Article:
I received an email this morning from my parents in Australia reminding me that I hadn’t yet sent them my upcoming travel itinerary, preferably with contact numbers for the hotels we will be staying at. You’re probably wondering why an independant 26 year old and her 31 year old husband would still be sending mum and dad a copy of their travel itinerary. Overbearing much? Not really.
No matter what your age, never underestimate the importance of letting someone at home know where you will be.
In 2012 Mike moved to Australia. During April of that year we went on a road trip into the middle of the Australian Outback with the intent of hiking the Larapinta Trail. That’s the only information we thought to leave with friends and family back home.
When Mike’s father passed away 4 days into our hike, no-one had any idea where we were. Well out of range of a phone signal, they had no idea how to contact us or where we were meant to be. Sure, they knew we were in the Australian Outback, somewhere along the Larapinta Trail; but with a total length of 223 kilometres, the trail can take weeks to walk.
Going off the little information he had, my father called the Parks and Wildlife Commission and had one of the Park Rangers leave notes at every major trail intersection. They finally caught us on a fluke and transported us back to Alice Springs where we dealt with the tragedy.
Who knows what could happen on our upcoming DTour of Central and South America. We’re planning on ziplining, white water rafting and bungee jumping in Costa Rica, kayaking out to deserted islands off Panama, sandboarding down the world’s largest sand dunes, and hiking to the top of a steep rock staircase known as the “stairs of death”. It’s all fairly safe with the right precautions, but who truly knows what could happen while we’re away.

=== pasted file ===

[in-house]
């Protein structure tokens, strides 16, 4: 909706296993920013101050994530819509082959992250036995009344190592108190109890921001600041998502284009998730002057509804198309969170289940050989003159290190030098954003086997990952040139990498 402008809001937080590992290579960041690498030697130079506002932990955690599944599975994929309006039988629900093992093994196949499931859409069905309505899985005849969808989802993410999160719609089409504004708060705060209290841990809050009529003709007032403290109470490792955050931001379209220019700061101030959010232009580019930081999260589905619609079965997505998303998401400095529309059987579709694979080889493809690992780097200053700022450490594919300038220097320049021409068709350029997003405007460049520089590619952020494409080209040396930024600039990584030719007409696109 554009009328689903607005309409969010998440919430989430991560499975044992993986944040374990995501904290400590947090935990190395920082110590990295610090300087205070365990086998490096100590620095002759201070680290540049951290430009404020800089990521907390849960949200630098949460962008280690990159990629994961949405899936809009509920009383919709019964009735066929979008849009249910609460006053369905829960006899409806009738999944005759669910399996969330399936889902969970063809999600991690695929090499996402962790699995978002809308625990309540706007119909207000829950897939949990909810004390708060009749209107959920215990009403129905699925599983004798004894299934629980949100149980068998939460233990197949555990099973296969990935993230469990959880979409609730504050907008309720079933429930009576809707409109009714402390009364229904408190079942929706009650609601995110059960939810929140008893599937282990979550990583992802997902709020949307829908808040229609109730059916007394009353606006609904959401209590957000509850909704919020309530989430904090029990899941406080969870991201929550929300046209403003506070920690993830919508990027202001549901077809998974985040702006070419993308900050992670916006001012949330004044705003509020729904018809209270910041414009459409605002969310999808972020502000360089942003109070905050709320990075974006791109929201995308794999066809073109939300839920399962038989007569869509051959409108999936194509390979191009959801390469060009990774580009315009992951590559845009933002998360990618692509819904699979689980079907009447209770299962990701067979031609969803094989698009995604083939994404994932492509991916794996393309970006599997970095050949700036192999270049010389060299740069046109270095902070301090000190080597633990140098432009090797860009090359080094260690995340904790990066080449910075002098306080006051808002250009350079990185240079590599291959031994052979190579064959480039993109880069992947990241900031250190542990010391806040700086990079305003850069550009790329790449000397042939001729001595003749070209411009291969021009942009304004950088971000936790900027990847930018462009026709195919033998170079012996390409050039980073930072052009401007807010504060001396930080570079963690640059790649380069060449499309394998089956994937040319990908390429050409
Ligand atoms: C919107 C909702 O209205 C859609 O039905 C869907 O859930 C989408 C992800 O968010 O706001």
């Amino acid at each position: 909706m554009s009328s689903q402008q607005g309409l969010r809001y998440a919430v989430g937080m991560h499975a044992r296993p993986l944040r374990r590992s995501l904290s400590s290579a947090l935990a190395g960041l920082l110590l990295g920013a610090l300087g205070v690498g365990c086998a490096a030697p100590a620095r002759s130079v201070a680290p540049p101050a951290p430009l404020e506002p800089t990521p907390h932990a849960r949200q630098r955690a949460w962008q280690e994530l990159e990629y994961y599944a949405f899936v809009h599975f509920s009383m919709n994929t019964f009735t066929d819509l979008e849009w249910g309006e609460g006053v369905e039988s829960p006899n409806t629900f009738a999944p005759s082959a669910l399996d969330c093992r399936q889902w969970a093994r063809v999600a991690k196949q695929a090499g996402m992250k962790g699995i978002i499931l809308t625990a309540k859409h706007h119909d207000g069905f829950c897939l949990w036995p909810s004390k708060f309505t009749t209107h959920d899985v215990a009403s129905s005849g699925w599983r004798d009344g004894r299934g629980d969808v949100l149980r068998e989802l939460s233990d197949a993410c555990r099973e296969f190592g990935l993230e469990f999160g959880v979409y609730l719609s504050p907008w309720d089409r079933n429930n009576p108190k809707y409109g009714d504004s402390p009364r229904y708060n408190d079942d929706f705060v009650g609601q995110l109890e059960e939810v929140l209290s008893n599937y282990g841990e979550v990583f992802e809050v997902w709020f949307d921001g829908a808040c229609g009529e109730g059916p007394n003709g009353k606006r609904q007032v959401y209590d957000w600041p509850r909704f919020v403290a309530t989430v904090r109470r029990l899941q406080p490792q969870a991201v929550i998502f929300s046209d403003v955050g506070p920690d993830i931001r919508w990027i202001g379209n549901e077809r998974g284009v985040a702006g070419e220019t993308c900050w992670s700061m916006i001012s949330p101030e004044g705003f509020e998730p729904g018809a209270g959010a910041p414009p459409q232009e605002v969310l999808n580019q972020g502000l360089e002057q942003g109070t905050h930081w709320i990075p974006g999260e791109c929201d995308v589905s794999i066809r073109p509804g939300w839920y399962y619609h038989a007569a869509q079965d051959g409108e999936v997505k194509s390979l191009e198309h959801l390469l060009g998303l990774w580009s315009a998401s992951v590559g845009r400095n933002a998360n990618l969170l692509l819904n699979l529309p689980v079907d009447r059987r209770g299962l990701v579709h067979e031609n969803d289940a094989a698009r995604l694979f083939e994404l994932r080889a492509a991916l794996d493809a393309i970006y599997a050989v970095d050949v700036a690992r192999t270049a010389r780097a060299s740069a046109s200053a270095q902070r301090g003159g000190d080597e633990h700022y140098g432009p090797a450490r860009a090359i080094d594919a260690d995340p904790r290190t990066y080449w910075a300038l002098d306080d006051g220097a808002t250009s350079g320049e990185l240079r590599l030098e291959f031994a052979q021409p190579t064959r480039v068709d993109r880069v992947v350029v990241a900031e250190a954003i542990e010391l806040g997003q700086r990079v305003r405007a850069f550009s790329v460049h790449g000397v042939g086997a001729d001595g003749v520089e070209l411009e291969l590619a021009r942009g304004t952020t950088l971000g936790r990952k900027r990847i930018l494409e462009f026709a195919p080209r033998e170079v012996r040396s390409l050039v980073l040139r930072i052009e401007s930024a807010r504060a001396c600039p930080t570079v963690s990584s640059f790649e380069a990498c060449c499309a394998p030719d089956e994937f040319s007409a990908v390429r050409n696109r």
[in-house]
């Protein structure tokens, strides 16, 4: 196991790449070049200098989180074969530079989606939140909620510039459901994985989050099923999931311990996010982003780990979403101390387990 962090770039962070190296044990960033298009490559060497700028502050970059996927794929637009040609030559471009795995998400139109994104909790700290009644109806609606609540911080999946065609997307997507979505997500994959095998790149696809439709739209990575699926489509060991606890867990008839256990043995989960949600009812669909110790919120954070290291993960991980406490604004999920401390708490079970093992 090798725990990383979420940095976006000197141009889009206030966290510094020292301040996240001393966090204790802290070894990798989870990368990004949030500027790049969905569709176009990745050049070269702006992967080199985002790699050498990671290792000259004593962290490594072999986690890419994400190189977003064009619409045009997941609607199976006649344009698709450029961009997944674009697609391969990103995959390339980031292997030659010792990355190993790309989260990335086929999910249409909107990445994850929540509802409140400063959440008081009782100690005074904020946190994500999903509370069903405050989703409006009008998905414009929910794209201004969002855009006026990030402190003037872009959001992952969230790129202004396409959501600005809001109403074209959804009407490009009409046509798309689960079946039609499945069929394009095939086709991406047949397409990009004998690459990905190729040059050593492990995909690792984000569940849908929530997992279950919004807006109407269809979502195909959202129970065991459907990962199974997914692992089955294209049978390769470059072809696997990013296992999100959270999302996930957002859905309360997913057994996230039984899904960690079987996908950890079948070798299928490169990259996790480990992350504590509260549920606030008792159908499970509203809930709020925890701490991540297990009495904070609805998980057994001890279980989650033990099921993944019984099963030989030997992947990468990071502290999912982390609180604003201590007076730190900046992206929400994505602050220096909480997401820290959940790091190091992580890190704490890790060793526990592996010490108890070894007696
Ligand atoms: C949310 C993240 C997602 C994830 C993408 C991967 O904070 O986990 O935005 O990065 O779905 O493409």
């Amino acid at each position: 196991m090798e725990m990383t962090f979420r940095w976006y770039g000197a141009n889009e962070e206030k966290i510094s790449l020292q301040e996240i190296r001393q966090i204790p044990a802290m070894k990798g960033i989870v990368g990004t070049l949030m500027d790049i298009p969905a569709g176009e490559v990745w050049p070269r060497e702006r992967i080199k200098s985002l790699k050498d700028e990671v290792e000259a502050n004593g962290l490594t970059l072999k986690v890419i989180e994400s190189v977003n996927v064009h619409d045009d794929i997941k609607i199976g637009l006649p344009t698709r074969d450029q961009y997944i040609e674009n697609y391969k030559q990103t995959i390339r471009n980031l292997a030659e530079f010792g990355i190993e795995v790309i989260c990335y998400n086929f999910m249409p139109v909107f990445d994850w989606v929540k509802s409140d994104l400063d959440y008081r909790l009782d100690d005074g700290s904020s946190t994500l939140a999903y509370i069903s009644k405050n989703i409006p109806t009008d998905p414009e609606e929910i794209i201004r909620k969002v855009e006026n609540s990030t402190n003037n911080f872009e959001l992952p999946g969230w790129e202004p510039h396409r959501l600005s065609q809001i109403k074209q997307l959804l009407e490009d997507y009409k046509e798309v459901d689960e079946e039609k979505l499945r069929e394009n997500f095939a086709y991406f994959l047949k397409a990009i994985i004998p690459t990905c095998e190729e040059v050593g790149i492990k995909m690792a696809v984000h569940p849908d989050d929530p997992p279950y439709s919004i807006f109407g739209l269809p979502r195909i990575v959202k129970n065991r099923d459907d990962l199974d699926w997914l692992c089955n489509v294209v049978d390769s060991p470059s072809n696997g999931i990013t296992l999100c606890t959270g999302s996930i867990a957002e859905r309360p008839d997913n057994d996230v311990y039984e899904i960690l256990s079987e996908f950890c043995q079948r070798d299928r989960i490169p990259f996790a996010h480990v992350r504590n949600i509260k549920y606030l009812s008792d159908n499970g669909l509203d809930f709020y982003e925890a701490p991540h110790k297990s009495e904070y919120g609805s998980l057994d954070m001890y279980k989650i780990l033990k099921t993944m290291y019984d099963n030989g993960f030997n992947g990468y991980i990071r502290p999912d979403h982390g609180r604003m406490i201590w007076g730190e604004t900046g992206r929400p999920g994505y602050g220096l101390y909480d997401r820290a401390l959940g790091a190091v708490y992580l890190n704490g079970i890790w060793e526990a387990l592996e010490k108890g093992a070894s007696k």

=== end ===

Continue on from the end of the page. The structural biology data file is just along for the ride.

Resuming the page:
Two weeks ago one of my close blogging friends was arrested in Egypt under false accusations of kidnap and torture. Thankfully we knew where he was, what his situation was, and he had friends and family working overtime to get him out.
My point is, leave your travel itinerary with someone, or even multiple people, you trust. Let someone, anyone, know where you’re meant to be. It doesn’t make you any less independant, or any less “cool” – in the event that things go south you’ll have someone who can act immediately to aid and assist, or even attempt to locate you.
Many countries have a smart traveler enrollment program where you can register an overseas trip with your government. In cases of natural disasters, civil unrest or other emergencies, your embassy will be able to assist you. Check your government website for more information.